COVID-19 Workplace Exposure Guidelines for Employers

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Workplace Exposure Guidelines for Employers

As Sonoma County’s Shelter in Place health orders are progressively relaxed, employers bringing employees back into the workplace should establish protocols to follow in the event of employees testing positive for COVID-19 or being exposed to someone confirmed to have COVID-19.

Take Steps to Reduce Your Risk

  • Follow local, state, and federal requirements and considerations for employers. See “More Employer Resources” section below.
  • Make sure your required Social Distancing Protocol is available to all employees, managers, and customers/clients
  • Employers are encouraged to use the free SoCo COVID-19 Check App to check and document that all employees reporting to your workplace are completing a COVID-19 symptom screening on a daily basis. The App automatically reports data to the County, excluding any personally identifiable information, that will help  the County monitor COVID-19 in real time and help inform decisions and keep people safe at their workplace and community. The County developed this App to make it easier for employers to comply with employee screening requirements while also providing a safe and easy way to report data pertinent to COVID-19.

What To Do Should An Employee Test Positive

If you are notified or made aware that an employee has tested positive for COVID-19, here are recommended steps to take as an employer and what to expect:

  • Inform the individual’s manager or supervisor, your human resources manager (if applicable), and other business/company executive-level leaders about a possible workplace exposure immediately.
  • Contact Public Health Disease Control at 707.565.4566 immediately. Ask to speak with a Lead Public Health Nurse to report the exposure and to provide information about contact with other employees/clients/customers.
  • Public Health Disease Control will work with you to determine your level of risk, who must be interviewed, and who must be removed from the workplace and quarantined for 14 days from date of last exposure, whether or not they are showing symptoms. This process is undertaken with urgency but still may take several days.
  • Examples of questions your employees and you will be asked to assess the level of exposure risk.
    • What are the employee’s job duties?
    • Who does the employee work with?
    • What shifts does the employee work?
    • How often is environmental cleaning done at the workplace
    • What is the type of work space?
    • What type of ventilation system?
    • When did the employees last worked and/or accessed the same work space?
  • Work with Disease Control to provide a letter or notice to the employee and others exposed about not reporting to work and quarantining for 14 days from the exposure date.
  • Coordinate with Disease Control to determine which other employees and clients/customers who accessed the facility or work area need to be notified. Let them know that they will be contacted and interviewed by Disease Control, and will also be advised about whether/when to be tested.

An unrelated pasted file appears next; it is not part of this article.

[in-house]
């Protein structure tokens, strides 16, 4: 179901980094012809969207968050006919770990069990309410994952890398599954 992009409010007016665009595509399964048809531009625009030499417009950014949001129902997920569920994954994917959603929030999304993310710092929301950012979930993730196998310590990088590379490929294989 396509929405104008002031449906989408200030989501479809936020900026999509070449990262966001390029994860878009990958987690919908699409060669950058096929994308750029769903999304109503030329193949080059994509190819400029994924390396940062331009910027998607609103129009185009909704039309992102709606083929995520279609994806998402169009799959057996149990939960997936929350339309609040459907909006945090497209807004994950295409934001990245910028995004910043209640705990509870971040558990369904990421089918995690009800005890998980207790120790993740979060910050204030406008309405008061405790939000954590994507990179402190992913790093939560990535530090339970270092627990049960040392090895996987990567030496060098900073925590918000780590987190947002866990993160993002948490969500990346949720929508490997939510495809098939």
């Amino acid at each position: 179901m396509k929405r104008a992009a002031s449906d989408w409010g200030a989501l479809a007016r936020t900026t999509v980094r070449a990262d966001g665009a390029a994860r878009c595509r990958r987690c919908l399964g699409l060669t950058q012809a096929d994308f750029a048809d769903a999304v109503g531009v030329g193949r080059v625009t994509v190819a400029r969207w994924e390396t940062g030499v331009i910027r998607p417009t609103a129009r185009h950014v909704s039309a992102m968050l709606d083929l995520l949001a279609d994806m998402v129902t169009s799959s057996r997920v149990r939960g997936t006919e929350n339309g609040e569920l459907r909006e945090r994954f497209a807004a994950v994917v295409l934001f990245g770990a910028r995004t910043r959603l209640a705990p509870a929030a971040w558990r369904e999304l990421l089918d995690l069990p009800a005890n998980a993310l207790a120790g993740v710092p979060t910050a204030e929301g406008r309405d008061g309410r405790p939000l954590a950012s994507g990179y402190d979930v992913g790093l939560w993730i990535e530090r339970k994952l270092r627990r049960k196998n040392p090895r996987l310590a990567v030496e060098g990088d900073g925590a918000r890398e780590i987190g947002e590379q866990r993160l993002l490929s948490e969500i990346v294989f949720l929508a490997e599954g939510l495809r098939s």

• Determine which workplace areas need to be temporarily closed and arrange for enhanced cleaning and disinfection. Keep such areas closed for at least 24 hours. Make sure the cleaning service adheres to the CDC’s “Interim Recommendations for U.S. Community Facilities with Suspected/Confirmed Coronavirus Disease 2019 (COVID-19).”
  • Be prepared to provide information to employees to support them while quarantined, such as sick/medical leave resources and what to do when they are ready to return to work.
  • Consult with the manager of your disability insurance program regarding potential workers’ compensation and unemployment and processes.

What To Expect

Public Health Disease Control will:

  • Interview the employee who tested positive and everyone exposed to the person.
  • Interview supervisors, managers, and other leaders in the employer organization
  • Contact the employee’s healthcare provider or hospital to determine medical components.
  • Gather information in a thoughtful and systematic way to make the best recommendations regarding who was exposed and level of risk.

More Employer Resources

What You Should Know About COVID-19 and the ADA, the Rehabilitation Act, and Other Equal Employment Opportunity (EEO) Laws

Resuming Business Toolkit – Centers for Disease Control and Prevention

Guidance on Preparing Workplaces for COVID-19
U.S. Department of Labor
Occupational Safety and Health Administration

Interim Guidance for Businesses and Employers Responding to Coronavirus Disease 2019 (COVID-19), May 2020 – Centers for Disease Control and Prevention

Interim Recommendations for U.S. Community Facilities with Suspected/Confirmed Coronavirus Disease 2019 (COVID-19) – Centers for Disease control and Prevention

Order of the Health Officer C19-14: Stay Well Sonoma County – Order extending Shelter in Place, allowing more businesses to operate in the County, and requiring mitigation measures such as Social Distancing, Face Coverings, and Hygiene Requirements